Imoukhuede is addressing her commitment to social responsibility not just through leadership and diversity initiatives but in her research as well. Currently, she says she is working in partnership with another African American female professor in obstetrics and gynecology to improve the use of the drug oxytocin, “which is used to augment labor and delivery, but [some patients] don’t respond in the way which you expect.” Under most circumstances, oxytocin induces labor, but in some cases, it does not. The research Imoukhuede and her partner are doing, she shares, uses the “same kind of approach that we use to understanding blood vessel formation — a systems biology approach, and we said, ‘Let’s apply this to obstetrics and gynecology, specifically, oxytocin and oxytocin receptor signaling.’” Her hope is that with continued research, they can develop a drug to be more effective for those patients in whom oxytocin does not cause labor to progress.
Imoukhuede’s interest in women’s health research stems from what she says are “so many unmet needs. This is an important area, particularly when we talk about Black women.” According to the Centers for Disease Control and Prevention, Black women are three times more likely to die from a pregnancy-related cause than white women. Imoukhuede says of Black maternal mortality that “honestly, unless we’re really pushing for this, it’s a Black maternal genocide. And until we are willing to really engage in the many reasons that this is occurring, the genocide is going to continue.”
Come 2022, Imoukhuede plans to work with her new UW team to “develop the kinds of connections that are necessary to make sure that everyone is empowered, particularly … [when] we’re talking about a State school that’s for the people of Washington — everyone deserves that.” Using a framework of diversity, equity, and inclusion, her goals include finding ways to help build pathways “to get students excited and interested in STEM” and for those students who are already enthusiastic “to make sure that we’re not excluding [them].” She says exclusion has played a role in reducing opportunities at UW Bioengineering.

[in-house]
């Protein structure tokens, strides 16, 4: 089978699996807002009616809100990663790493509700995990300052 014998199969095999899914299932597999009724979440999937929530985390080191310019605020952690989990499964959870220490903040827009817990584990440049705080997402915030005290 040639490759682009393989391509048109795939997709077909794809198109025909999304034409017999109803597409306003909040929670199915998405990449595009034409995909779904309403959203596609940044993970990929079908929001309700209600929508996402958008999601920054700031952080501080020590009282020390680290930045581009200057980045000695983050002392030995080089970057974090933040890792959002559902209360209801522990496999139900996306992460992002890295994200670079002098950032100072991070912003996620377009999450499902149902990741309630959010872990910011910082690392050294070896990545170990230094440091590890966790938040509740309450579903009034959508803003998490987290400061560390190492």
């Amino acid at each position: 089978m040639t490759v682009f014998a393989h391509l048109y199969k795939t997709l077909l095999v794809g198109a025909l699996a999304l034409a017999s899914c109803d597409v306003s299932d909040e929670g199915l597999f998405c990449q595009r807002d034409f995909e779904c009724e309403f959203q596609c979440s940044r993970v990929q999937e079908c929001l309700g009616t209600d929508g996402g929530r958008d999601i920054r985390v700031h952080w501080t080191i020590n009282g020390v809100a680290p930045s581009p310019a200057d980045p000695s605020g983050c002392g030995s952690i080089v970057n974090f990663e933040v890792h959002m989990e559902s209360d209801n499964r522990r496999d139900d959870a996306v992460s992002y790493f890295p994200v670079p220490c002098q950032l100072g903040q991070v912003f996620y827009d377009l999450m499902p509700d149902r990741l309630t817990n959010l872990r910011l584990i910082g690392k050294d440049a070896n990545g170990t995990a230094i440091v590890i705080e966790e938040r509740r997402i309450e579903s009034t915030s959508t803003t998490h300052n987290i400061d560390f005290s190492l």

Imoukhuede’s viewpoint on how to create new pathways into STEM, for those who do not traditionally have access, includes creating opportunities early on. She says her own access to opportunities as a young person had a significant impact on her career and all she has been able to accomplish, including being named the new chair. She hopes to foster similar opportunities for youth today in her new position. She says exclusion has played a role in reducing opportunities at UW Bioengineering, and it’s something she hopes to address.
But perhaps one of the most profound ways Imoukhuede is doing this is simply by existing, by being an example to those who might follow in her footsteps. And as she coalesces her journey from being a high schooler with a love for STEM to being named the new chair of the Department of Bioengineering at the University of Washington in Seattle — she is showing everyone what is possible for women and Women of Color, given the right opportunities.
Patheresa Wells is a poet, writer, and storyteller who lives in SeaTac, Washington. Born to a Black mother and Persian father, her experiences as a multicultural child shaped her desire to advocate for and amplify her community. She currently attends Highline College in Des Moines. Follow her on Twitter @PatheresaWells.
📸 Featured Image: Professor Princess Imoukhuede, in her lab at Washington University in St. Louis. (Photo: Joe Angeles, courtesy of the Department of Bioengineering at the University of Washington)